For the thousands of years’ humans and nature have existed very close to each other, developing a very special relationship where humans understood the intertwined connections of the ecosystems and all living things. As nature was an essential for the survival, Indigenous people learn to take as much as give back, nature was being protected. It was not about the gain and well being of an individual, but the well being of the whole.
In the philosophy of Indigenous people all individuals are part of the kinship based community, community which is part of the nature. They manage resources responsibly, share equally and believe in “enoughness”, creating an a balanced, harmonized and sustainable system.
This Indigenous Knowledge is rooted in a profound belief in a power of a place and the knowledge that has been gathered in this place throughout hundreds of years by the ancestors, their traditions and their observations of an ongoing changes.The Indigenous societies have been sustainably taking care of the environment for thousands of years, but so much of it has been destroyed in just around 200 years of time, leaving nature in imbalance. The place they are living in is a core of attitudes and beliefs of Indigenous people, therefore it was possible for them to construct this sustainable way of living.
“The concept of sustainability has always been central to Indigenous culture; North Americans Believe that you consider the impacts of your actions on the next seven generations. In Australia there is a world view amongst many Indigenous people that you don’t inherit the land, you hold it in trust for the future generations.”- Larissa Behrendt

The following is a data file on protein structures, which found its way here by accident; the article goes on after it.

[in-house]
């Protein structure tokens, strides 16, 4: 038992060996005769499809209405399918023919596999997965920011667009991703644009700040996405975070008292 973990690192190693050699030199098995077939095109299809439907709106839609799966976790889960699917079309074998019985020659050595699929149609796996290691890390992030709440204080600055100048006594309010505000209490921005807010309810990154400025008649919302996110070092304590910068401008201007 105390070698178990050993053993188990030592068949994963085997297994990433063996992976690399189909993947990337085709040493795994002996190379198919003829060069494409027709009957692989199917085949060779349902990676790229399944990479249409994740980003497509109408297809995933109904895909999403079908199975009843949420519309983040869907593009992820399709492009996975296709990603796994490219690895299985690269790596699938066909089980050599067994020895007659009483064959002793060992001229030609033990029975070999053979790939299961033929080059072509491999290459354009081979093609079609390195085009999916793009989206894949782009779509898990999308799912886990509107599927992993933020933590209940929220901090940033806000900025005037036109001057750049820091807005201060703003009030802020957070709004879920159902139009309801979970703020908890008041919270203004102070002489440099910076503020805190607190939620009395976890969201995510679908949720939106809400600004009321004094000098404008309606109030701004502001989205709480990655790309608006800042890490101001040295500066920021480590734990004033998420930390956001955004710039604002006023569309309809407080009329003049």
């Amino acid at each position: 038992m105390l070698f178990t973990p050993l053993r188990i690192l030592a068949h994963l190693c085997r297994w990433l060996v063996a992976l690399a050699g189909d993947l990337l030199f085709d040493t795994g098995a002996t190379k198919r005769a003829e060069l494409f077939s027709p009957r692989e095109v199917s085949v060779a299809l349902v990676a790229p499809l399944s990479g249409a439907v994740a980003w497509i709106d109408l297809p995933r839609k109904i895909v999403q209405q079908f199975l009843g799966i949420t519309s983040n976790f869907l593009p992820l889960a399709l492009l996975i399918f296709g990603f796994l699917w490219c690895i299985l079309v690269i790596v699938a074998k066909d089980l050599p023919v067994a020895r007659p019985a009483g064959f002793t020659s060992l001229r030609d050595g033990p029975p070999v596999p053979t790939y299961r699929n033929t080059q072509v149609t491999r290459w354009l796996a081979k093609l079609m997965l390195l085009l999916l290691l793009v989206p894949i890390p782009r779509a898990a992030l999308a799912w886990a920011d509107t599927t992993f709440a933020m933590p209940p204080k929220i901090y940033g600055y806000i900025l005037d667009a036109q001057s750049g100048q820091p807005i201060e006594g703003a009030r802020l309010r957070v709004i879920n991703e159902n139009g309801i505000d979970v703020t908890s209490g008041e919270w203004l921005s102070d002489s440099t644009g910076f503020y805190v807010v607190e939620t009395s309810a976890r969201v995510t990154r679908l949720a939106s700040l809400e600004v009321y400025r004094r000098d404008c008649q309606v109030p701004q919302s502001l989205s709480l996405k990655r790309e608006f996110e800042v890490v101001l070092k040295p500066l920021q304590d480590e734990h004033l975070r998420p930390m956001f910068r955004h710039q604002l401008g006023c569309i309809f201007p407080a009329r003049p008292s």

These ideas should be promoted in the modern societies. An artist and author Rick Hill believes that “this indigenous knowledge that we’ve learnt from countless experiences will help us help the earth.”
Ecofeminism is a movement proposes that the cause for an ecological destruction is Capitalist Patriarchy structure of the society, where women are oppressed and withheld from the resources while men are in power to control and use them. A hierarchical structure exists in this system where some living things are valued more than others, according to which humans are more important than nature, animals and plants are less worthy. In this system males are valued over females.
Using gender as a vantage point, Ecofeminism looks at an area where environmental exploitation and gender oppression issues both overlap.
Being a big part of an Ecofeminist movement, Vandana Shiva explains the idea of a “mother earth” in modern society has become an idea of a superstition, “a few hundred years ago an assumption was made that nature is dead”.
Vandana believes that women as a gender are being considered as non-important. Ecofeminism ties these two issues together into a cause of an ecological destruction.
Ecofeminism proposes that nature is linguistically feminine. It can be explored in terms like “mother nature”, “virgin timber”, “fertile soil” etc, however its’ main point is that both genders should live in harmony not dominating each other and not dominating over nature.
There is also so much to learn from the Indigenous Knowledge Systems that could be applied in contemporary practices, moving toward more sustainable practices, leading back to harmony between humans and nature.